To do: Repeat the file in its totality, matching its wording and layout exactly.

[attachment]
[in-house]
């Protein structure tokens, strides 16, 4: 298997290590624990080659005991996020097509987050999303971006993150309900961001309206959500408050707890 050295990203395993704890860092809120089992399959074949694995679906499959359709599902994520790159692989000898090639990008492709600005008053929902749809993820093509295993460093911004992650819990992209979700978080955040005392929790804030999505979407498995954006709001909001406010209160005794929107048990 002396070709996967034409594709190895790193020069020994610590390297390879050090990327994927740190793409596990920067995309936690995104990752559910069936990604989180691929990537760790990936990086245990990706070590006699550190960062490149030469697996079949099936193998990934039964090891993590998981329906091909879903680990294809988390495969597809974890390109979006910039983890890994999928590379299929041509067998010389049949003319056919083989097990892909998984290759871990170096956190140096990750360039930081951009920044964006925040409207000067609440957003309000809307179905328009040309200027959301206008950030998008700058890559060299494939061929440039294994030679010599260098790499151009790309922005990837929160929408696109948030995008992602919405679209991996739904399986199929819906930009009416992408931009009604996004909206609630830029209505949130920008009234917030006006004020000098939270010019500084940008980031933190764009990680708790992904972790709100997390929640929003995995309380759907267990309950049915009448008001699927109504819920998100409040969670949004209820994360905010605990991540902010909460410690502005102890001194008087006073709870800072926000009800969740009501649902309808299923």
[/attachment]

[in-house]
């Protein structure tokens, strides 16, 4: 298997290590624990080659005991996020097509987050999303971006993150309900961001309206959500408050707890 050295990203395993704890860092809120089992399959074949694995679906499959359709599902994520790159692989000898090639990008492709600005008053929902749809993820093509295993460093911004992650819990992209979700978080955040005392929790804030999505979407498995954006709001909001406010209160005794929107048990 002396070709996967034409594709190895790193020069020994610590390297390879050090990327994927740190793409596990920067995309936690995104990752559910069936990604989180691929990537760790990936990086245990990706070590006699550190960062490149030469697996079949099936193998990934039964090891993590998981329906091909879903680990294809988390495969597809974890390109979006910039983890890994999928590379299929041509067998010389049949003319056919083989097990892909998984290759871990170096956190140096990750360039930081951009920044964006925040409207000067609440957003309000809307179905328009040309200027959301206008950030998008700058890559060299494939061929440039294994030679010599260098790499151009790309922005990837929160929408696109948030995008992602919405679209991996739904399986199929819906930009009416992408931009009604996004909206609630830029209505949130920008009234917030006006004020000098939270010019500084940008980031933190764009990680708790992904972790709100997390929640929003995995309380759907267990309950049915009448008001699927109504819920998100409040969670949004209820994360905010605990991540902010909460410690502005102890001194008087006073709870800072926000009800969740009501649902309808299923």